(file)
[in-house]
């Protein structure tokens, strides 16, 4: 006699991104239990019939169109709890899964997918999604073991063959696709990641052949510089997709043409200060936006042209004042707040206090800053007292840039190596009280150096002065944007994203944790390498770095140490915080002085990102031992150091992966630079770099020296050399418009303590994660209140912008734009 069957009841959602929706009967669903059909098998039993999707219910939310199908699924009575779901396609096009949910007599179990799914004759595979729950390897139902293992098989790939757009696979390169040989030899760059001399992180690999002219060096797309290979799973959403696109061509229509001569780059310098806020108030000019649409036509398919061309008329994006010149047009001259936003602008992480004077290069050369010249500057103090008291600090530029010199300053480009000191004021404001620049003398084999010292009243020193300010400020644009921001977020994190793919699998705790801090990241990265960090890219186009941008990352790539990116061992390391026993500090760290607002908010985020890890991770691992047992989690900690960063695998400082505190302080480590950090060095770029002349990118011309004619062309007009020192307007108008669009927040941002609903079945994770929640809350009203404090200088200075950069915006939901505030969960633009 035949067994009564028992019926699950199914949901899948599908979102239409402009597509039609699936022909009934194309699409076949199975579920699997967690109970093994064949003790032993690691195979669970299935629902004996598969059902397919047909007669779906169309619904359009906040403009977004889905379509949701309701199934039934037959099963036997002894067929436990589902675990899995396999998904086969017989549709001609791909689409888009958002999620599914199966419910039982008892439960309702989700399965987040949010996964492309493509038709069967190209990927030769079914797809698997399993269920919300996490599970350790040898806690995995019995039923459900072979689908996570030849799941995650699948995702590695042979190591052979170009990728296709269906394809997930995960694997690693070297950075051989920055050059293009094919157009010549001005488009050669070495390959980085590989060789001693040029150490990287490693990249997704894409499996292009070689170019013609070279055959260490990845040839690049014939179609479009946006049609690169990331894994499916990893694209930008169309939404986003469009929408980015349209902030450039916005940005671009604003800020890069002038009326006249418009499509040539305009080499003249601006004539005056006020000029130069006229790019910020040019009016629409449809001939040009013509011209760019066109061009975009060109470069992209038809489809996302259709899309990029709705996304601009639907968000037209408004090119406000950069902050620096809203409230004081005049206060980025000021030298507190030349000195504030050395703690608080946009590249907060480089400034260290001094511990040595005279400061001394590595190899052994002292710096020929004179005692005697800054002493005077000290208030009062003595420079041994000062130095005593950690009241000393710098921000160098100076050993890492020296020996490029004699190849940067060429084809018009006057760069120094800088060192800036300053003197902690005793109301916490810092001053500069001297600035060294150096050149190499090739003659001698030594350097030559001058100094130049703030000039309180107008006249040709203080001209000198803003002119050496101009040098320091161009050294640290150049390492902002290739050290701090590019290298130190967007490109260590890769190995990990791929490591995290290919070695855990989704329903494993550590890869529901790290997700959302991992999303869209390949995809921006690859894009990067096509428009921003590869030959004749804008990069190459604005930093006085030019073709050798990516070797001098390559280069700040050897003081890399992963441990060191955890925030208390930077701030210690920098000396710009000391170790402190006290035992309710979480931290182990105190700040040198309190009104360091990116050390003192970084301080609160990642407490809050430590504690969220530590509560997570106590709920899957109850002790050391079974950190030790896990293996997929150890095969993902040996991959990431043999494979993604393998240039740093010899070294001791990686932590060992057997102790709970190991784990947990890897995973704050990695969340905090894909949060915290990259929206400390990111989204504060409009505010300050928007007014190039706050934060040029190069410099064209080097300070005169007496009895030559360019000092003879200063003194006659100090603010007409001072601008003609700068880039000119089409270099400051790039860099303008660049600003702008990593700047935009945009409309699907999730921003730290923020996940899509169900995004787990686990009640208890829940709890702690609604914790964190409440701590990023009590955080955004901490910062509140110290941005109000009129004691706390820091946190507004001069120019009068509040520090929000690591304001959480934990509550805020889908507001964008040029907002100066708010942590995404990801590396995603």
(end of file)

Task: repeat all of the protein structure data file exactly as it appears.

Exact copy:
[in-house]
């Protein structure tokens, strides 16, 4: 006699991104239990019939169109709890899964997918999604073991063959696709990641052949510089997709043409200060936006042209004042707040206090800053007292840039190596009280150096002065944007994203944790390498770095140490915080002085990102031992150091992966630079770099020296050399418009303590994660209140912008734009 069957009841959602929706009967669903059909098998039993999707219910939310199908699924009575779901396609096009949910007599179990799914004759595979729950390897139902293992098989790939757009696979390169040989030899760059001399992180690999002219060096797309290979799973959403696109061509229509001569780059310098806020108030000019649409036509398919061309008329994006010149047009001259936003602008992480004077290069050369010249500057103090008291600090530029010199300053480009000191004021404001620049003398084999010292009243020193300010400020644009921001977020994190793919699998705790801090990241990265960090890219186009941008990352790539990116061992390391026993500090760290607002908010985020890890991770691992047992989690900690960063695998400082505190302080480590950090060095770029002349990118011309004619062309007009020192307007108008669009927040941002609903079945994770929640809350009203404090200088200075950069915006939901505030969960633009 035949067994009564028992019926699950199914949901899948599908979102239409402009597509039609699936022909009934194309699409076949199975579920699997967690109970093994064949003790032993690691195979669970299935629902004996598969059902397919047909007669779906169309619904359009906040403009977004889905379509949701309701199934039934037959099963036997002894067929436990589902675990899995396999998904086969017989549709001609791909689409888009958002999620599914199966419910039982008892439960309702989700399965987040949010996964492309493509038709069967190209990927030769079914797809698997399993269920919300996490599970350790040898806690995995019995039923459900072979689908996570030849799941995650699948995702590695042979190591052979170009990728296709269906394809997930995960694997690693070297950075051989920055050059293009094919157009010549001005488009050669070495390959980085590989060789001693040029150490990287490693990249997704894409499996292009070689170019013609070279055959260490990845040839690049014939179609479009946006049609690169990331894994499916990893694209930008169309939404986003469009929408980015349209902030450039916005940005671009604003800020890069002038009326006249418009499509040539305009080499003249601006004539005056006020000029130069006229790019910020040019009016629409449809001939040009013509011209760019066109061009975009060109470069992209038809489809996302259709899309990029709705996304601009639907968000037209408004090119406000950069902050620096809203409230004081005049206060980025000021030298507190030349000195504030050395703690608080946009590249907060480089400034260290001094511990040595005279400061001394590595190899052994002292710096020929004179005692005697800054002493005077000290208030009062003595420079041994000062130095005593950690009241000393710098921000160098100076050993890492020296020996490029004699190849940067060429084809018009006057760069120094800088060192800036300053003197902690005793109301916490810092001053500069001297600035060294150096050149190499090739003659001698030594350097030559001058100094130049703030000039309180107008006249040709203080001209000198803003002119050496101009040098320091161009050294640290150049390492902002290739050290701090590019290298130190967007490109260590890769190995990990791929490591995290290919070695855990989704329903494993550590890869529901790290997700959302991992999303869209390949995809921006690859894009990067096509428009921003590869030959004749804008990069190459604005930093006085030019073709050798990516070797001098390559280069700040050897003081890399992963441990060191955890925030208390930077701030210690920098000396710009000391170790402190006290035992309710979480931290182990105190700040040198309190009104360091990116050390003192970084301080609160990642407490809050430590504690969220530590509560997570106590709920899957109850002790050391079974950190030790896990293996997929150890095969993902040996991959990431043999494979993604393998240039740093010899070294001791990686932590060992057997102790709970190991784990947990890897995973704050990695969340905090894909949060915290990259929206400390990111989204504060409009505010300050928007007014190039706050934060040029190069410099064209080097300070005169007496009895030559360019000092003879200063003194006659100090603010007409001072601008003609700068880039000119089409270099400051790039860099303008660049600003702008990593700047935009945009409309699907999730921003730290923020996940899509169900995004787990686990009640208890829940709890702690609604914790964190409440701590990023009590955080955004901490910062509140110290941005109000009129004691706390820091946190507004001069120019009068509040520090929000690591304001959480934990509550805020889908507001964008040029907002100066708010942590995404990801590396995603």